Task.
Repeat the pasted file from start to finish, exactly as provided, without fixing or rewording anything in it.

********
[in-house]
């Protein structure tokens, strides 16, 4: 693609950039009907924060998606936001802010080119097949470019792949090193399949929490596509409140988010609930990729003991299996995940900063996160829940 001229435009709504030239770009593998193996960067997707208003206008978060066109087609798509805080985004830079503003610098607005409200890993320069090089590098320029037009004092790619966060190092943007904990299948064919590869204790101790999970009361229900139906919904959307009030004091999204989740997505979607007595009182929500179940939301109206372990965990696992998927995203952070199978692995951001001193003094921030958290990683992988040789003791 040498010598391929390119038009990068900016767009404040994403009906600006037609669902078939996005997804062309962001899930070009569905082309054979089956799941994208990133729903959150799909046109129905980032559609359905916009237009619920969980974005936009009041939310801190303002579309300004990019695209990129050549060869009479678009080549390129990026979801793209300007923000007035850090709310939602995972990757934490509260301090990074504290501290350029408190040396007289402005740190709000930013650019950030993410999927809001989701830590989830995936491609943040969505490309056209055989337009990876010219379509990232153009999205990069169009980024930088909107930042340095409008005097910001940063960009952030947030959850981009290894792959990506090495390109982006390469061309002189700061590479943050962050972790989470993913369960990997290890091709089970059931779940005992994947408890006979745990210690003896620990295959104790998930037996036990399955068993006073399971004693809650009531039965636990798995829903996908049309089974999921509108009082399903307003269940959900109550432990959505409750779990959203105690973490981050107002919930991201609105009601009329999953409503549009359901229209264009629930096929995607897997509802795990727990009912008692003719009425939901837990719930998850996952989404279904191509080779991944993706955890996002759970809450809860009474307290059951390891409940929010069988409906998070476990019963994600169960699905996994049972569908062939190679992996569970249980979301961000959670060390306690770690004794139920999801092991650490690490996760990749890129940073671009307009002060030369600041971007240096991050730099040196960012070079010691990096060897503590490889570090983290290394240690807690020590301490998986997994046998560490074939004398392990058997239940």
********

[in-house]
């Protein structure tokens, strides 16, 4: 693609950039009907924060998606936001802010080119097949470019792949090193399949929490596509409140988010609930990729003991299996995940900063996160829940 001229435009709504030239770009593998193996960067997707208003206008978060066109087609798509805080985004830079503003610098607005409200890993320069090089590098320029037009004092790619966060190092943007904990299948064919590869204790101790999970009361229900139906919904959307009030004091999204989740997505979607007595009182929500179940939301109206372990965990696992998927995203952070199978692995951001001193003094921030958290990683992988040789003791 040498010598391929390119038009990068900016767009404040994403009906600006037609669902078939996005997804062309962001899930070009569905082309054979089956799941994208990133729903959150799909046109129905980032559609359905916009237009619920969980974005936009009041939310801190303002579309300004990019695209990129050549060869009479678009080549390129990026979801793209300007923000007035850090709310939602995972990757934490509260301090990074504290501290350029408190040396007289402005740190709000930013650019950030993410999927809001989701830590989830995936491609943040969505490309056209055989337009990876010219379509990232153009999205990069169009980024930088909107930042340095409008005097910001940063960009952030947030959850981009290894792959990506090495390109982006390469061309002189700061590479943050962050972790989470993913369960990997290890091709089970059931779940005992994947408890006979745990210690003896620990295959104790998930037996036990399955068993006073399971004693809650009531039965636990798995829903996908049309089974999921509108009082399903307003269940959900109550432990959505409750779990959203105690973490981050107002919930991201609105009601009329999953409503549009359901229209264009629930096929995607897997509802795990727990009912008692003719009425939901837990719930998850996952989404279904191509080779991944993706955890996002759970809450809860009474307290059951390891409940929010069988409906998070476990019963994600169960699905996994049972569908062939190679992996569970249980979301961000959670060390306690770690004794139920999801092991650490690490996760990749890129940073671009307009002060030369600041971007240096991050730099040196960012070079010691990096060897503590490889570090983290290394240690807690020590301490998986997994046998560490074939004398392990058997239940």